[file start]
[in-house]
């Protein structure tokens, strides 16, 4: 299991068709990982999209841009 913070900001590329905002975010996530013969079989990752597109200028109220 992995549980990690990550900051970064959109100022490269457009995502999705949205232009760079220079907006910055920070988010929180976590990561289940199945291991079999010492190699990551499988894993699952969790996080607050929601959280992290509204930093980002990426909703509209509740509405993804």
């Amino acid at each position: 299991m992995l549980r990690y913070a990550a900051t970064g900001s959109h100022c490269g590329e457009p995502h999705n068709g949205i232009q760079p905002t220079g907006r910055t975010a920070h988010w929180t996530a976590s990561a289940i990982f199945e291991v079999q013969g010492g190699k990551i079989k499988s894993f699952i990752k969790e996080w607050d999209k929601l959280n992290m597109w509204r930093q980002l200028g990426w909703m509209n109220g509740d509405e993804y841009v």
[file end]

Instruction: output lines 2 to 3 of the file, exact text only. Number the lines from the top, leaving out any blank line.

């Protein structure tokens, strides 16, 4: 299991068709990982999209841009 913070900001590329905002975010996530013969079989990752597109200028109220 992995549980990690990550900051970064959109100022490269457009995502999705949205232009760079220079907006910055920070988010929180976590990561289940199945291991079999010492190699990551499988894993699952969790996080607050929601959280992290509204930093980002990426909703509209509740509405993804």
């Amino acid at each position: 299991m992995l549980r990690y913070a990550a900051t970064g900001s959109h100022c490269g590329e457009p995502h999705n068709g949205i232009q760079p905002t220079g907006r910055t975010a920070h988010w929180t996530a976590s990561a289940i990982f199945e291991v079999q013969g010492g190699k990551i079989k499988s894993f699952i990752k969790e996080w607050d999209k929601l959280n992290m597109w509204r930093q980002l200028g990426w909703m509209n109220g509740d509405e993804y841009v």